The Paris Agreement was made to slow down climate change. Unfortunately the current pledges are not enough and the target is slipping through our fingers. In order to keep global warming in check, our only chance is deep decarbonization. But what does that mean in practice?
What is decarbonization?
Decarbonization refers to the reduction or elimination of carbon dioxide from energy sources. According to the World Economic Forum, full decarbonization of our energy systems is the only solution to climate stabilization. In practice, getting to zero net emissions requires switching to clean energy sources and shifting from fossil fuels to electricity.
The current situation
The Paris Agreement, ratified by 174 countries, aims to hold global temperature rise well below 2 degrees Celsius above the pre-industrial level. It doesn't sound like much, right?
In comparison, the last time the global average temperature was 2 °C higher, sea level was over 6 meters higher than today. Global warming caused by human actions happens in manifold speed, thus there is not nearly enough time to adapt. Rising temperatures have an impact on weather phenomenon, food production, sprawling of diseases, economy and living conditions all over the world – to mention some.
International Panel of Climate Change has created scenarios for CO2 emission development. From these scenarios, RCP2.6 is the only one where Paris Agreement goals are reached: following this path means getting net CO2 emissions to zero or below zero near after 2050. Yet, the opportunity to follow RCP2.6 is almost gone: currently we are on a track to 3 °C average warming.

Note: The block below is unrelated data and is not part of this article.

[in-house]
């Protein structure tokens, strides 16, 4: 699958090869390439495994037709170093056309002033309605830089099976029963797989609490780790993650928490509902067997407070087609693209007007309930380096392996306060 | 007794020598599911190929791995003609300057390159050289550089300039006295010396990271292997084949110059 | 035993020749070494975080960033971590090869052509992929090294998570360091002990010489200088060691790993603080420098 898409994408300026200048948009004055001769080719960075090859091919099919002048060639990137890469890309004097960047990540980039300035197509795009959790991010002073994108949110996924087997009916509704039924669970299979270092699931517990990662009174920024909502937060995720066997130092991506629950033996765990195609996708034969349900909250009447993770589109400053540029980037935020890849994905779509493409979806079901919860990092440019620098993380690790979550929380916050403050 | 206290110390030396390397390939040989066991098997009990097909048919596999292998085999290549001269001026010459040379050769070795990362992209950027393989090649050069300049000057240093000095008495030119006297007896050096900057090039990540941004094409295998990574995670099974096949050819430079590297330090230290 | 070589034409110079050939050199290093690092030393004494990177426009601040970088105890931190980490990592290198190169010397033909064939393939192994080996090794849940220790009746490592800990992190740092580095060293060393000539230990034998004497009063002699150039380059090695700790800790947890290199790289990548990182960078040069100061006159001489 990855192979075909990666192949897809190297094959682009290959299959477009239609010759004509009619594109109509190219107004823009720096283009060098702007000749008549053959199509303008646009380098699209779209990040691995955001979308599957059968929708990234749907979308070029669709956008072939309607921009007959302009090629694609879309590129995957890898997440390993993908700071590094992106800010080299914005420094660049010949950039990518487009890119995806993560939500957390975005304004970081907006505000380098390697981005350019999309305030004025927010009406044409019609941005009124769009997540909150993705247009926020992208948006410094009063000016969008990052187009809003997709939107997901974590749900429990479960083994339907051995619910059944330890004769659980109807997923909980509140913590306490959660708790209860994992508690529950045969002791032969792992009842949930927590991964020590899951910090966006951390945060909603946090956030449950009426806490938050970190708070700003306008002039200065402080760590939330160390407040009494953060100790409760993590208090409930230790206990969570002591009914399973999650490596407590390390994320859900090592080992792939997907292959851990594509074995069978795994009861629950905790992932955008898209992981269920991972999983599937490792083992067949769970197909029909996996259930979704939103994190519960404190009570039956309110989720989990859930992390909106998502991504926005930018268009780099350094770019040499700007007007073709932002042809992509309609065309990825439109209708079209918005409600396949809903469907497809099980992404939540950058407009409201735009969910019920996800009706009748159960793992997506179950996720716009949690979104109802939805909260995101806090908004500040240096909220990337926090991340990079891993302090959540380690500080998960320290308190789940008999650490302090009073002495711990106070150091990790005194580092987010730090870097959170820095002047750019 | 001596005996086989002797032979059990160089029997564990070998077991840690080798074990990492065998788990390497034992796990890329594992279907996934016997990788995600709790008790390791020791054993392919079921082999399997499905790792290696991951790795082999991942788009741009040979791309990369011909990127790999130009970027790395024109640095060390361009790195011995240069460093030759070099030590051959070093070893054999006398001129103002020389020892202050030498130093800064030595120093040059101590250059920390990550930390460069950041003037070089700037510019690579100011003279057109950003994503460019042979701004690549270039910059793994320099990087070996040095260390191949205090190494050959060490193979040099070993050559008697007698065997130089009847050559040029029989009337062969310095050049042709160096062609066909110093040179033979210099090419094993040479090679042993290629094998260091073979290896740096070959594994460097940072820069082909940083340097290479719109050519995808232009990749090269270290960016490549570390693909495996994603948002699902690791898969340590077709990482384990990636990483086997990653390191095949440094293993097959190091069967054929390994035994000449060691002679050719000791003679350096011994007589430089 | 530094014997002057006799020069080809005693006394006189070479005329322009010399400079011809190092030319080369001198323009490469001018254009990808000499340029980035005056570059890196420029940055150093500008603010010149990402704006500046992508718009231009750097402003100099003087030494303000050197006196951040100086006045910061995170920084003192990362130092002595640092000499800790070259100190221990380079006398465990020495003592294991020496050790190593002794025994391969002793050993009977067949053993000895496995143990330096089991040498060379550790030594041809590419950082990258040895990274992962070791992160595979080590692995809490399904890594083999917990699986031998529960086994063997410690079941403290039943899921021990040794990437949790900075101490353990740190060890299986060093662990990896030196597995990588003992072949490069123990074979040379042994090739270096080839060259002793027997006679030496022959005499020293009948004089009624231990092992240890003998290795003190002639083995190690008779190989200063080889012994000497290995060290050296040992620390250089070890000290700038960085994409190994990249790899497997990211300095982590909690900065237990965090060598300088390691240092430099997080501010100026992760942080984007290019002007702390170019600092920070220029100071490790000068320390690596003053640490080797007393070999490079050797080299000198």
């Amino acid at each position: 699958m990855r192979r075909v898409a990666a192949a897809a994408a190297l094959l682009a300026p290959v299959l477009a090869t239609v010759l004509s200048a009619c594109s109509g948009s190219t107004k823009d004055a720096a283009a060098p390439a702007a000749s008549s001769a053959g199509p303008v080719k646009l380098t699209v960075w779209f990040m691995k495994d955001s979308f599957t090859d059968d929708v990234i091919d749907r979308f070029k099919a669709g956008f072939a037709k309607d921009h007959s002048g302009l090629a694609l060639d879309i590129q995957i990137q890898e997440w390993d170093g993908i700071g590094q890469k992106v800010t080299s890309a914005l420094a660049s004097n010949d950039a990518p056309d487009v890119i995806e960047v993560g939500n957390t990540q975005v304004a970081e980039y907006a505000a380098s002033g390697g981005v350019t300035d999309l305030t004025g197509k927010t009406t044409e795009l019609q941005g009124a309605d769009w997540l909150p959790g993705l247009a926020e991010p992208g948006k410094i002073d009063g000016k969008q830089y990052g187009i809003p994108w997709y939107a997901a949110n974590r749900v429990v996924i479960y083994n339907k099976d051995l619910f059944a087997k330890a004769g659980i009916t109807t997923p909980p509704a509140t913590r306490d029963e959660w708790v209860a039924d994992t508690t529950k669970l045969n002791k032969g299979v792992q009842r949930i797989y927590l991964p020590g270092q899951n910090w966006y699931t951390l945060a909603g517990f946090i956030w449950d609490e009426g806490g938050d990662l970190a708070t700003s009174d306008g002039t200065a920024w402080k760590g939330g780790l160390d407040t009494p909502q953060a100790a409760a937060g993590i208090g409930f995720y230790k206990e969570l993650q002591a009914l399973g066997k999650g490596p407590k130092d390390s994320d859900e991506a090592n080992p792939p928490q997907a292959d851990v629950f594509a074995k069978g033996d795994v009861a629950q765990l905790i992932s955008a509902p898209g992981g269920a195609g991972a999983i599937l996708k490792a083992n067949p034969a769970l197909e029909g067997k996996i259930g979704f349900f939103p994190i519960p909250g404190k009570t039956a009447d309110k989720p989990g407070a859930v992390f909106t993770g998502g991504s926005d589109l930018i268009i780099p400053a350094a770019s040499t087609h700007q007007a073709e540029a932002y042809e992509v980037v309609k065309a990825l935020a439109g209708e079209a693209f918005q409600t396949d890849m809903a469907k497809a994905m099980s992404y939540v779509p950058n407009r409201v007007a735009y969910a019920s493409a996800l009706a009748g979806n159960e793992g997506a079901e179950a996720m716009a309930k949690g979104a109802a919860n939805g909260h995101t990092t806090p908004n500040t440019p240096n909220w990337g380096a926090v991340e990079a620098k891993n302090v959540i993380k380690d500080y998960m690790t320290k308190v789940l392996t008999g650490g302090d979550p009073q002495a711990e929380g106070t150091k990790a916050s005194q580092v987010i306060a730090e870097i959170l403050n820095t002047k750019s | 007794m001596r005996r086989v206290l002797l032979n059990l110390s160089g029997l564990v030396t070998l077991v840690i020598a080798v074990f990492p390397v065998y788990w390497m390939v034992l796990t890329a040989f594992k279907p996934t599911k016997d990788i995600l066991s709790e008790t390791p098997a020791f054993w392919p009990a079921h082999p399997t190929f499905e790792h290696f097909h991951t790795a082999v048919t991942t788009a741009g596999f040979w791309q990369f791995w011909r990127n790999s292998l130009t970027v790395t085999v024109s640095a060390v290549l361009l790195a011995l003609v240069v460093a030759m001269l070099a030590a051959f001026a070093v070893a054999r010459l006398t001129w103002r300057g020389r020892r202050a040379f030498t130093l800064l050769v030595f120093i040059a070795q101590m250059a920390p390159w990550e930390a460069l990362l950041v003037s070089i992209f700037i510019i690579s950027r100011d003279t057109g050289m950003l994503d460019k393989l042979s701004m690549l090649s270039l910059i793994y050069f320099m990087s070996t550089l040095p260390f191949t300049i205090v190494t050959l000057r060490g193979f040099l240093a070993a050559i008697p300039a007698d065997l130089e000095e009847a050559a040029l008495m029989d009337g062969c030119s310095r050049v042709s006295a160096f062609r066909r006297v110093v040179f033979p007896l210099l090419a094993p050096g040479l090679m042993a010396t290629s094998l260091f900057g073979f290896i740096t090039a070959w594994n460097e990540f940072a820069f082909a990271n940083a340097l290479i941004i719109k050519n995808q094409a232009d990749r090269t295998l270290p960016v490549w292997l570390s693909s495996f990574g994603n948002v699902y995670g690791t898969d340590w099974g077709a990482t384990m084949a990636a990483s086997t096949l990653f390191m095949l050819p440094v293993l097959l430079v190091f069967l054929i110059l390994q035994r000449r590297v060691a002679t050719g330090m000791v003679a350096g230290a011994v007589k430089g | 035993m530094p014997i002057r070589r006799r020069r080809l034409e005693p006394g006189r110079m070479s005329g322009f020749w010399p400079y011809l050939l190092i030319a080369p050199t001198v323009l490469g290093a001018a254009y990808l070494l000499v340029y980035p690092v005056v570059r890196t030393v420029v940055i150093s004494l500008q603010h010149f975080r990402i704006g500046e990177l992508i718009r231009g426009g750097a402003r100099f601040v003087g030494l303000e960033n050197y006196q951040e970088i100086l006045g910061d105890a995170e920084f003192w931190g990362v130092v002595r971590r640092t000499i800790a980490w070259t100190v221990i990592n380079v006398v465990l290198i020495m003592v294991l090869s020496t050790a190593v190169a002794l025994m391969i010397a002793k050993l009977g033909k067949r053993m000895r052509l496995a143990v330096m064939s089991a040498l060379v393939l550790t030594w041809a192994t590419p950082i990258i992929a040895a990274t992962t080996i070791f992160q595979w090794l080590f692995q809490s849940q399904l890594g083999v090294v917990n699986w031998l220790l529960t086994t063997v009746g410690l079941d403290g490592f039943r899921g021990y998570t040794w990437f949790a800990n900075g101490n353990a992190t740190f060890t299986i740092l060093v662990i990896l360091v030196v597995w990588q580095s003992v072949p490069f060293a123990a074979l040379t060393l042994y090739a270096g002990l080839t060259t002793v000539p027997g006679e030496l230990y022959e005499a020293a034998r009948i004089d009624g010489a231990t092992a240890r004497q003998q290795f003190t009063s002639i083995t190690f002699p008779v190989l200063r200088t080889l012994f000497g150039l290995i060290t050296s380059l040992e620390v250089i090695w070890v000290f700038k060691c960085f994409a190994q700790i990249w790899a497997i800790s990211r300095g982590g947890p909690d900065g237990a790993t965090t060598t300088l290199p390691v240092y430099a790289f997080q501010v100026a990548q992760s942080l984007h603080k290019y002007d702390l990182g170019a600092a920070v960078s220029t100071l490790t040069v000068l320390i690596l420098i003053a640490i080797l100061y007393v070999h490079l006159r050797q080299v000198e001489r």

3 °C higher global average temperatures would sink Miami, Shanghai, Osaka and Rio de Janeiro. Altogether 275 million people worldwide live in cities that would flood.
Picture: IPCC's Representative concentration pathways (RCP) presenting four scenarios for net CO2 emissions.
In order to limit global warming to 2 °C or lower, our only chance is deep decarbonization.
What does deep decarbonization look like in practice?
The goal of decarbonization is to replace fossil fuel reliant systems with electricity produced with low-carbon resources, such as renewables. Basically, electrifying everything with zero-carbon power. Electrification will also increase energy efficiency significantly.
The three pillars of decarbonization — electrification, decarbonization of electricity and energy efficiency — intertwine and support each other. Electric transportation is only one part of a bigger solution, but an essential part.
We at Virta choose to go for RCP2.6.
Read more about decarbonization and the future we are working towards from our new e-Book: The EV Disruption.